April 16 2024
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‘Faulty science in the criminal justice system is back’

‘Faulty science in the criminal justice system is back’

A public consultation has been launched today by a parliamentary investigation into the state of the forensic science sector over concerns about miscarriages of justice. The Westminster Commission on Forensic Science is calling on forensic specialists, lawyers, police investigators as well as campaigners and concerned members of the public to complete a short online survey outlining concerns.

You can do this by following the link here or else scanning the QR code.

The Westminster Commission on Forensic Science was set up in November by the All-Party Parliamentary Group on Miscarriages of Justice (APPGMJ). The inquiry is chaired by Baroness Sue Black and Prof Gallop and will be taking evidence in the form of the public consultation which went live today, written submissions, and live evidence sessions in Westminster and online. The APPG’s work is being organised by the Future of Justice Project.

‘Many people in the criminal justice system believe that miscarriages of justice are happening right now,’ Katy Thorne KC, a member of the Westminster Commission told Joshua Rozenberg on his BBC 4 Radio Law in Action program to be broadcast this evening – you can listen to it on iPlayer now. ‘My perspective is that the standard of scientific evidence that’s now provided in criminal cases is getting worse and that’s because of three things: firstly, its budgets; secondly, the rules that are already in existence to protect the criminal justice system from bad science are just not being followed; and, thirdly, because of the commercialization of forensic science. Unfortunately, our perspective is that faulty science in the criminal justice system is back.’

The program was broadcast in the context of the week of Louise Casey’s damning report into the conduct of the Metropolitan police. The force was heavily criticised for its own failings in forensics which was leading to rape cases being dropped. ‘Instead of access to fast track forensics services, officers have to contend with overstuffed, dilapidated or broken fridges and freezers containing evidence, including the rape kits of victims, and endure long wait for test results,’ the report noted.

Prof Gallop, co-chair of the Westminster Commission, told Rozenberg that the crisis in forensics had been exacerbated by ‘tight budgets’. ‘Less work is done is done in cases, fewer tests are performed on items that are selected – there’s a narrowing focus – mainly people like to go for DNA or fingerprints or digital evidence.’ The fed into a ‘deskilling of scientists’. ‘Our concerns run through into risks to miscarriage of justice, convicting the wrong person or not finding and convicting the person who’s actually committed the crime.’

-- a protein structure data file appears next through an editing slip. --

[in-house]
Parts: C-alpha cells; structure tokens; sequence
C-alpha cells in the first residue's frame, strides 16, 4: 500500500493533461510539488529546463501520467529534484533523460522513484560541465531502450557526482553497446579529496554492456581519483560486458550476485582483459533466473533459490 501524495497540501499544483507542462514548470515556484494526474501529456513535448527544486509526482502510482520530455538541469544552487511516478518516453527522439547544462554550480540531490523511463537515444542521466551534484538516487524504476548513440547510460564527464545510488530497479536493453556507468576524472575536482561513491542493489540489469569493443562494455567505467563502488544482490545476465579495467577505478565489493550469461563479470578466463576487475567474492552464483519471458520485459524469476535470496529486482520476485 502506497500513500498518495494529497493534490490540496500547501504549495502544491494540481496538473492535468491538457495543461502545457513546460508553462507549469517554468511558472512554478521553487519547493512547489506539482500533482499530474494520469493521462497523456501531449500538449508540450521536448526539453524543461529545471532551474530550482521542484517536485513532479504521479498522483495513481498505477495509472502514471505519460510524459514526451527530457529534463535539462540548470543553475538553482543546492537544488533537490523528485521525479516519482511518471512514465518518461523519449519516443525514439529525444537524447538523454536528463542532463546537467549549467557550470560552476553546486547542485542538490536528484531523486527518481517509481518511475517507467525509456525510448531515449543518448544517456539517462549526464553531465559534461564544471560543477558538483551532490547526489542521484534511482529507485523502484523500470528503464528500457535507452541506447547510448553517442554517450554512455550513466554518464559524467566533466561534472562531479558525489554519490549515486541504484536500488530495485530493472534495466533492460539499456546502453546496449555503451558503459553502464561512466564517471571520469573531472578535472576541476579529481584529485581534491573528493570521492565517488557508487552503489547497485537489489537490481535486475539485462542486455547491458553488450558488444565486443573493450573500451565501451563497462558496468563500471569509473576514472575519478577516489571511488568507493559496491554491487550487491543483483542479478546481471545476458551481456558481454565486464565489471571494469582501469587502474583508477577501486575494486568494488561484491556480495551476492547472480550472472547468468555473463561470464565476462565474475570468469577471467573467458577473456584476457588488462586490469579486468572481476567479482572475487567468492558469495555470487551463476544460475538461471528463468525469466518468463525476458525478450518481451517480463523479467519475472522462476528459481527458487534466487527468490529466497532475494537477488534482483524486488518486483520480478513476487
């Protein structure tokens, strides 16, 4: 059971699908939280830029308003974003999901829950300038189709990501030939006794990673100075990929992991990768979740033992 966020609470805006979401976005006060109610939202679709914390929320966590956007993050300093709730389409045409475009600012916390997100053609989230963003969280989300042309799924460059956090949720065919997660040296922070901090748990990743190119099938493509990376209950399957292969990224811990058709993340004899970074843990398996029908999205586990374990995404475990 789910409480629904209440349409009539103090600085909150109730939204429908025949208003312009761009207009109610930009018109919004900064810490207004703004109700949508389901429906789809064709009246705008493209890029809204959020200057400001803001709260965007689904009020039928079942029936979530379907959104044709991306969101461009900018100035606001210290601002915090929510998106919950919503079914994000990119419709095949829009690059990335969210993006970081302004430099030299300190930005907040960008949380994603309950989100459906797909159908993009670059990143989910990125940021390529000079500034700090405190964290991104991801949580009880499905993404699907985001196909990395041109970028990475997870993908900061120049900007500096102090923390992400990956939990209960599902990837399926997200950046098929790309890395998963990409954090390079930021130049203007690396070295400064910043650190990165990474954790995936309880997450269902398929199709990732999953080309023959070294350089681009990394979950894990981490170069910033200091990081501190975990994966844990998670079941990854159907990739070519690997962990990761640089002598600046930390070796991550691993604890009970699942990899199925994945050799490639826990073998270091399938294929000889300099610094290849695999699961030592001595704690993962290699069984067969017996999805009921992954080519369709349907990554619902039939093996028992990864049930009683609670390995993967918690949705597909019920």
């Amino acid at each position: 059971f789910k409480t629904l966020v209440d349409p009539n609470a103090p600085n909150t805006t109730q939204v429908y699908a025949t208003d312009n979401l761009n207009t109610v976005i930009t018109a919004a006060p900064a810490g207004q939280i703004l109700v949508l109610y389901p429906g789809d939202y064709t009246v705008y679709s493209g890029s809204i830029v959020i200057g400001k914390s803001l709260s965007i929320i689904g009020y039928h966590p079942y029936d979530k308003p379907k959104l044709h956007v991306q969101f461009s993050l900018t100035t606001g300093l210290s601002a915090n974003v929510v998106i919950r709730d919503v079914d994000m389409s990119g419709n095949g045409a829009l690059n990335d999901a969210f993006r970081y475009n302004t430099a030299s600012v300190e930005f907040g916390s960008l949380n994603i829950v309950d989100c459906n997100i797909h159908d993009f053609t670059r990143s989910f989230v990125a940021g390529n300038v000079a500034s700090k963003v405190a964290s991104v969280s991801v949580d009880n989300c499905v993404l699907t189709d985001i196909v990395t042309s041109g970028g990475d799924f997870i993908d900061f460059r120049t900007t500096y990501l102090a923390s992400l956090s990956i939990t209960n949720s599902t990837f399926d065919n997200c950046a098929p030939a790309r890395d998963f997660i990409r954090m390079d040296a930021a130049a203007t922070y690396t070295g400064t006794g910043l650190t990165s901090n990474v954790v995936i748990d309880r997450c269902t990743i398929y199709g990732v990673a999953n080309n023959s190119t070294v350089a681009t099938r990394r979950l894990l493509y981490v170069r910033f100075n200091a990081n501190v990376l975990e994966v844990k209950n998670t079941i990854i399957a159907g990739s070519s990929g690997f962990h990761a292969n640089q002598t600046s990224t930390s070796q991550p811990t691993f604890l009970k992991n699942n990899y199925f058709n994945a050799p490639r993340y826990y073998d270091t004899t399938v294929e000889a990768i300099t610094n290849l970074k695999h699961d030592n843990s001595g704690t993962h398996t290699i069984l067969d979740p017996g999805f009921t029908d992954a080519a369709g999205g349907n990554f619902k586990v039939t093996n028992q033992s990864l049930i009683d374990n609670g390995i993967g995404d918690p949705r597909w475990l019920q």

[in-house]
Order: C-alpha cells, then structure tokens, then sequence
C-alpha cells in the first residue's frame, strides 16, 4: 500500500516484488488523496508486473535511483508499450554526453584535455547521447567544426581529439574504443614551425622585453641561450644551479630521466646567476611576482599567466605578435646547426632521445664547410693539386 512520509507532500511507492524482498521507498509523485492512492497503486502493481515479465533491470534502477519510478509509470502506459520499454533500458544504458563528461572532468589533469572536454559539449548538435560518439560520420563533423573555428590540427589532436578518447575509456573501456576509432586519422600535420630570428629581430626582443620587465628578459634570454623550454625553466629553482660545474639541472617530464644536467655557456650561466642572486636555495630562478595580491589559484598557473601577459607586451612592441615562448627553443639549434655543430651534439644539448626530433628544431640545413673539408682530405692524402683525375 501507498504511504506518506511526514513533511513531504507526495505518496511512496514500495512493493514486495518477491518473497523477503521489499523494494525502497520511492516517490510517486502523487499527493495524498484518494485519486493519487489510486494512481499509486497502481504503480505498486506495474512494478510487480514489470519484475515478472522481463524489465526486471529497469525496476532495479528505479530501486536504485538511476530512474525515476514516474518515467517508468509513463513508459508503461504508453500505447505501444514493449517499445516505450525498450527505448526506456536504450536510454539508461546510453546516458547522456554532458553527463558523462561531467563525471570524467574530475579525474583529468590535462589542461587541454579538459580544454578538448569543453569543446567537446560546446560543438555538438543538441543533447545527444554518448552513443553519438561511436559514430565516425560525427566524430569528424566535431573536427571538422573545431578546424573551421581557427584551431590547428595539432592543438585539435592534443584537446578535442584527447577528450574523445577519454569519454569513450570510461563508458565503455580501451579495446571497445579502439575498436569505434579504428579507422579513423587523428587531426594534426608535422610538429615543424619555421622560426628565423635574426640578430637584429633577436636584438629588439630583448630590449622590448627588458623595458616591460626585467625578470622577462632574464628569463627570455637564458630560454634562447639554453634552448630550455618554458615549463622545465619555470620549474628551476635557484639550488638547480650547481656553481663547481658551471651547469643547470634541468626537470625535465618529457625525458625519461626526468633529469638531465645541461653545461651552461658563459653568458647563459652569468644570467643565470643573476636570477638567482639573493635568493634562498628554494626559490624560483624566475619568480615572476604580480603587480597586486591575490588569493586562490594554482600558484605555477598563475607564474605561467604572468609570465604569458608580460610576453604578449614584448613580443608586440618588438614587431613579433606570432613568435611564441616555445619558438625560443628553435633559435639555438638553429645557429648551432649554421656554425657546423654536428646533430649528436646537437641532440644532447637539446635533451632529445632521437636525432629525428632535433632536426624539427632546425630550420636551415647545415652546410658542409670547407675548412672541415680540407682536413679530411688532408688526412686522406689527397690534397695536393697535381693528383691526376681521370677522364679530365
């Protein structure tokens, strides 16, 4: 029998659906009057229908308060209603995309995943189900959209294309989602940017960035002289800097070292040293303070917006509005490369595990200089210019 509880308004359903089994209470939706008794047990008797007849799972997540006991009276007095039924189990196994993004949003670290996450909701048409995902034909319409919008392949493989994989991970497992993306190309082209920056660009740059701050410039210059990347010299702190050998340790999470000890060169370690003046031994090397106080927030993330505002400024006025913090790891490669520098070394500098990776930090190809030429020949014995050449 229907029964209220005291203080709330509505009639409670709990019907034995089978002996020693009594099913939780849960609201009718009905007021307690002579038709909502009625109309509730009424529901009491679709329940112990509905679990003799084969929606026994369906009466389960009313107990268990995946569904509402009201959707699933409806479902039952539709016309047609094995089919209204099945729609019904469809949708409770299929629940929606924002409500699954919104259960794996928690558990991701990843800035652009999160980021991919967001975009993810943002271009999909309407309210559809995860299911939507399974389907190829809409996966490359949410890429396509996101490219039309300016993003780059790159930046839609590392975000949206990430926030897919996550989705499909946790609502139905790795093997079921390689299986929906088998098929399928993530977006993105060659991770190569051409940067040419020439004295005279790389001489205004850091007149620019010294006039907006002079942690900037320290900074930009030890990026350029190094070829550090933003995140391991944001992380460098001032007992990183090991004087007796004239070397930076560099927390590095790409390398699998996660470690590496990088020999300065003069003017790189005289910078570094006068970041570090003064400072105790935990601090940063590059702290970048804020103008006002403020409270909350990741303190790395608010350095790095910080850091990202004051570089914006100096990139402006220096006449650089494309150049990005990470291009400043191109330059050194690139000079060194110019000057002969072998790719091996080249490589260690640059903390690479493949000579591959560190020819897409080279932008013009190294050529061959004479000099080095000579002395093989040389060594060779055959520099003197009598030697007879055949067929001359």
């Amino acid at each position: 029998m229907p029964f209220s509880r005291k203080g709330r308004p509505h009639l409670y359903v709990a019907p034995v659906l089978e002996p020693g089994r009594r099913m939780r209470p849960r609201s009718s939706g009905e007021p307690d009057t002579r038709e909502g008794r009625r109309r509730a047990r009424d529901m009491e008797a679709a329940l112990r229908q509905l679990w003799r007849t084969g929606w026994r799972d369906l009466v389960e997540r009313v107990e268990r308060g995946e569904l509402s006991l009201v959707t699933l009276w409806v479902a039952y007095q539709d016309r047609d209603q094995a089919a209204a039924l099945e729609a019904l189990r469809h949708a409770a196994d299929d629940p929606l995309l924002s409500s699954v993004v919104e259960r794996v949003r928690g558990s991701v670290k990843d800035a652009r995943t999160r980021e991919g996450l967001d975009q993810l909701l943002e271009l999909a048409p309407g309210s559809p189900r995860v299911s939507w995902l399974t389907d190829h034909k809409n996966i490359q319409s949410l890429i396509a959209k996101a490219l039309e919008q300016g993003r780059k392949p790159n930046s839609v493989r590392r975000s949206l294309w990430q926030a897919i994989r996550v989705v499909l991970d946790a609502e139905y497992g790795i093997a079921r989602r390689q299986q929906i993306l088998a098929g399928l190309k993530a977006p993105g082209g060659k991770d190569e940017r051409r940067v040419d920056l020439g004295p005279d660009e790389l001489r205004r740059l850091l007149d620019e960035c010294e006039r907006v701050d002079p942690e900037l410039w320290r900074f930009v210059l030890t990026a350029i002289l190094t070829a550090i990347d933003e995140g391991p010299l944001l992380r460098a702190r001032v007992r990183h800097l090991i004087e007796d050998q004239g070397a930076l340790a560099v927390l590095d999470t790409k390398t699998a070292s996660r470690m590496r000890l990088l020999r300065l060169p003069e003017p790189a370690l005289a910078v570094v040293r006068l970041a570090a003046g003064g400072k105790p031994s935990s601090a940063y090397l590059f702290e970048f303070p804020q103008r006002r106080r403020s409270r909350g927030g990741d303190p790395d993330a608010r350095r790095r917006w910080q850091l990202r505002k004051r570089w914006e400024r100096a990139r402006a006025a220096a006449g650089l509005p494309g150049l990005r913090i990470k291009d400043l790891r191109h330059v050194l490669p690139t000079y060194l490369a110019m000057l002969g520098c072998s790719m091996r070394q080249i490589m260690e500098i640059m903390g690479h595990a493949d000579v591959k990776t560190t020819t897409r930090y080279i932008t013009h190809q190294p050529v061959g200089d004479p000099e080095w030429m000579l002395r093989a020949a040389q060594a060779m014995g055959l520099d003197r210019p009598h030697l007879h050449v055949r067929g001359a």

Gallop cited her own experience working on the Stephen Lawrence case and the coastal path murders. ‘Both cases they relied eventually on DNA evidence, but that DNA evidence was only found because of a lot of work on textile fibres. Now, textile fibres are becoming a thing of the past and this is because they’re slightly more expensive because not enough money has been spent on research and development to automate things and make it cheaper. A whole area of forensic science is being lost before our very eyes. A few years ago, we had about 40 or 50 textile fibre experts or scientists – now that’s down to about four or five.’

Katy Thorne highlighted problems over the courts’ reliance on streamlined forensic reports introduced in 2012 in an attempt to cut delays and unnecessary costs – a ‘sort of shorthand version of a scientific report’. ‘But that [approach] deliberately bypasses the experts’ duty to disclose the sort of information which might identify the limitations and the context for the defence to look at,’ the barrister added.

Thorne cited a recent example where such a streamlined report was provided in a murder case in which the defendant claimed he had been stabbed by a knife. The knife was examined and the streamlined report provided to the defence stated that the knife had in fact been ‘clean’ and a trail of blood on the ground belonged to the deceased and not the defendant.

The defence challenged the report and asked for a more information. ‘Just before the trial was due to start, a new report came in saying that the streamlined report, which many lawyers would have just nodded through, was entirely wrong; and, in fact, that knife had the defendant’s blood on it and the trail of blood on the floor belonged to defendant and deceased, a near miss of a miscarriage of justice’.

Thorne added: ‘You can’t rely on defence lawyers having the bandwidth to be able to uncover things every time something goes wrong. In this case, it was down luck and diligence. Someone’s liberty should not depend on that.’

Closing date for responses to the Westminster Commission on Forensic Science is Sunday April 30 midnight. It’s designed to be brief (10 minutes to complete)